At one point, the FCC's website stopped taking comments. Originally, Ajit Pai and his bunch of cronies claimed that the FCC was hacked and that they had somehow received overwhelming support for the extremely corrupt legislation.

Fairly recently, the FCC openly admitted that their site wasn't hacked. Rather, they had unilaterally decided to pass the legislation regardless of what the people wanted. The scandal is continuing to billow, with millions of Americans calling for the indictment of Ajit Pai.

LocationSmart's Shady Tracking

The Cambridge Analytica scandal of 2016 and 2017 was pretty bad, wasn't it? As bad as it was, there's something to be said about companies that took the snooping to a new level.

A recent news article pointed out that a company called Securus Technologies has been tracking peoples' location in real-time using cellphone data. The data is channeled through a program called LocationSmart.

You can't opt out, and your data is being sold to sketchy companies that want to advertise to you. What's more terrifying about this issue is that it's not just companies that are using this tech. Sheriffs have also been caught using this tracking software to keep an eye on others without a warrant.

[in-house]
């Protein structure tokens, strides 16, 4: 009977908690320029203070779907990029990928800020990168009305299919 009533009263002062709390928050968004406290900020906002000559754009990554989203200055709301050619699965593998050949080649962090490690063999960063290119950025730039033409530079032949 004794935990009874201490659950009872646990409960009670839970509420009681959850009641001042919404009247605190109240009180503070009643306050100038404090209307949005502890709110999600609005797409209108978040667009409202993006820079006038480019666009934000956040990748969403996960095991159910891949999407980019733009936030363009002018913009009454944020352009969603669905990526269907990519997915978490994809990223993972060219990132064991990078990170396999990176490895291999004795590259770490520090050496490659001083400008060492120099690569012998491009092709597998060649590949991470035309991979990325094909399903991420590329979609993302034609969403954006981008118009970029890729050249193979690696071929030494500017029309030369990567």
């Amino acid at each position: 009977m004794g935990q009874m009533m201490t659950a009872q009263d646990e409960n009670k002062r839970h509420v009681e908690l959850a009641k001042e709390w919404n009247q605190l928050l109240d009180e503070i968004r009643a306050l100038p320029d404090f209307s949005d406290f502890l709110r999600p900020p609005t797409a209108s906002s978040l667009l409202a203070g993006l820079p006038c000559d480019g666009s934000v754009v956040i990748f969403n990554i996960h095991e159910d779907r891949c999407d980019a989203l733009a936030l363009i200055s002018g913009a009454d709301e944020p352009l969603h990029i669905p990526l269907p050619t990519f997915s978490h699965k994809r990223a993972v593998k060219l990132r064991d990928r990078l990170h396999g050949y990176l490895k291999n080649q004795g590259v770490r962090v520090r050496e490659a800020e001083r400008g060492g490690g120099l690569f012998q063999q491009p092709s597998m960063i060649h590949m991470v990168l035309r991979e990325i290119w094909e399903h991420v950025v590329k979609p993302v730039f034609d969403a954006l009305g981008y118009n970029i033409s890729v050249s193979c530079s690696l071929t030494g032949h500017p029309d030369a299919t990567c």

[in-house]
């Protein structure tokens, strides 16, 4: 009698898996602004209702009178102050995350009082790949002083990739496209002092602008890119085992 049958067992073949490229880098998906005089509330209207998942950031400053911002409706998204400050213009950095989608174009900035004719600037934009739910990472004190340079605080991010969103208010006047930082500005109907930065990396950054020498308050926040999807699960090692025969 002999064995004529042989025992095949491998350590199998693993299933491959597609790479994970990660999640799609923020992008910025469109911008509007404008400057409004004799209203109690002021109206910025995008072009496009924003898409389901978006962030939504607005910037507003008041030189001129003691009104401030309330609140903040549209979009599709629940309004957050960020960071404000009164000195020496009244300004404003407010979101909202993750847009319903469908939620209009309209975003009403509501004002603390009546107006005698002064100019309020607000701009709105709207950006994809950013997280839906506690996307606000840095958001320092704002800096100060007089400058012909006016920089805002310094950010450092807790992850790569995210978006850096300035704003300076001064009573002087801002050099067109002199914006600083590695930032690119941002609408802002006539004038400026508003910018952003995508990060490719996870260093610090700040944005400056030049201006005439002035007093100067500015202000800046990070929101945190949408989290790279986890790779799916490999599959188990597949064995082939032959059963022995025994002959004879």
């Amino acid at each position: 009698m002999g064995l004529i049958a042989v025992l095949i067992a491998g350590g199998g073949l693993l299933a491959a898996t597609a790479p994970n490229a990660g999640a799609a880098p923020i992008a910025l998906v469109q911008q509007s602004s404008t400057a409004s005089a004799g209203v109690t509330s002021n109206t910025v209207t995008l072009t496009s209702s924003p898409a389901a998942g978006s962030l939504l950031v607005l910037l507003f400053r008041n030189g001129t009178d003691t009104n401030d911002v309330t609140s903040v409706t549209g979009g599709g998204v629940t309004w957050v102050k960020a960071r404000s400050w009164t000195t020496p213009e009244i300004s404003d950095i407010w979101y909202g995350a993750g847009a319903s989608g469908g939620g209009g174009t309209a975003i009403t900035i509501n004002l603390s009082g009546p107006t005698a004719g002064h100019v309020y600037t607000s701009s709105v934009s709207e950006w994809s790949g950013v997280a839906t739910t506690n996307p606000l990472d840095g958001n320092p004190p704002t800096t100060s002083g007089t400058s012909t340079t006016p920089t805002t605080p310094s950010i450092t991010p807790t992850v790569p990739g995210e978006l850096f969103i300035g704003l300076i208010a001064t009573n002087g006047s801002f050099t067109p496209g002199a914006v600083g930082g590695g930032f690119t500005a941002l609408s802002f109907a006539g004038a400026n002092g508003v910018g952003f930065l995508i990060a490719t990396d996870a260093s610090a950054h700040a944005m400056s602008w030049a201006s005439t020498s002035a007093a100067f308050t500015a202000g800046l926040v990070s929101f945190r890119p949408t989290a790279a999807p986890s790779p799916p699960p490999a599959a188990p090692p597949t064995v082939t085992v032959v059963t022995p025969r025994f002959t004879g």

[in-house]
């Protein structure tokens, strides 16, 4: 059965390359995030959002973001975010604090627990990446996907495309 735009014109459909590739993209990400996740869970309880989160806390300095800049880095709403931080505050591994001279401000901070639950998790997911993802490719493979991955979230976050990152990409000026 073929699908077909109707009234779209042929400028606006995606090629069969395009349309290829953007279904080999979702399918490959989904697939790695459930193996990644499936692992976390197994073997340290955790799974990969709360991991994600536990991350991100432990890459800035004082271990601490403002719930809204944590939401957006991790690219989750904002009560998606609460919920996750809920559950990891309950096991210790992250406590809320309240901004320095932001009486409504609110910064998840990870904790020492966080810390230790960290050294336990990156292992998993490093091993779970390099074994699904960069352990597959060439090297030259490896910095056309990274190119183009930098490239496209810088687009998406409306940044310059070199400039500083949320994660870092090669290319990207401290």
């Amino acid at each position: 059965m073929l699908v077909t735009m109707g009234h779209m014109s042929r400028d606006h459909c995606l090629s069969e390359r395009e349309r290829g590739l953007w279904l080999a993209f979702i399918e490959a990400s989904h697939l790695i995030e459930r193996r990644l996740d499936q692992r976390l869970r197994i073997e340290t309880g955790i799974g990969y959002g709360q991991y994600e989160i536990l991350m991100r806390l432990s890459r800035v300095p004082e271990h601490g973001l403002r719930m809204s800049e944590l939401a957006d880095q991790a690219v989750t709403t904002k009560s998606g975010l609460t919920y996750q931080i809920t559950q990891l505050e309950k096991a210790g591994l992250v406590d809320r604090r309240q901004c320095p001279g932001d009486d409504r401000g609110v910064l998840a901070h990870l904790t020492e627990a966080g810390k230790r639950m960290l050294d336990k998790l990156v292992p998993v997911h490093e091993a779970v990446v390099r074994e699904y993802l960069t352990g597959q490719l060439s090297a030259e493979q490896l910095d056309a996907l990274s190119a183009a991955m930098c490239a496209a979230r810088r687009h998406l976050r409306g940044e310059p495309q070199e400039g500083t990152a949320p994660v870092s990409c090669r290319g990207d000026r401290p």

It's become increasingly evident that the 2016 election was hacked by outside sources—and that leads us to yet another one of the biggest tech scandals of 2018.

People assumed that electronic voting machines that were hacked by master hackers with supergenius IQs. The truth, as it appeared, was pretty embarrassing. Recently, an 11-year-old was able to hack the Florida voting machines and change votes.

Tampering evidence continues to pile up. Oddly enough, the GOP does not seem to want to fund protection against outside hacking efforts despite the evidence of tampering.

YouTube's Many Ad Scandals

YouTube has made a point of showing that it'll do a lot for sweet, sweet advertiser money. Unfortunately, that included turning a blind eye to hate speech—repeatedly, often to the point that various groups have had to call out the video giant on allowing videos that incite violence on its platform.

Sadly, it seems like YouTube continues to be okay with giving accounts that promote hate speech money for their content. This has become so common, it's considered to be part of YouTube's current reputation.

However, after increasingly heavy pressure from users, YouTube recently banned hate speech artist Alex Jones and his Infowars channel. Is this the beginning of a better YouTube? Not likely. They seem to be cowering after unleashing one of the uglier tech scandals of 2018.


About the Creator

Rowan Marley

Rowan Marley is a 20-year-old sports enthusiast who hails from Brooklyn. When he's not hitting up a local Zumba class, he's drinking organic smoothies. That's just how he rolls.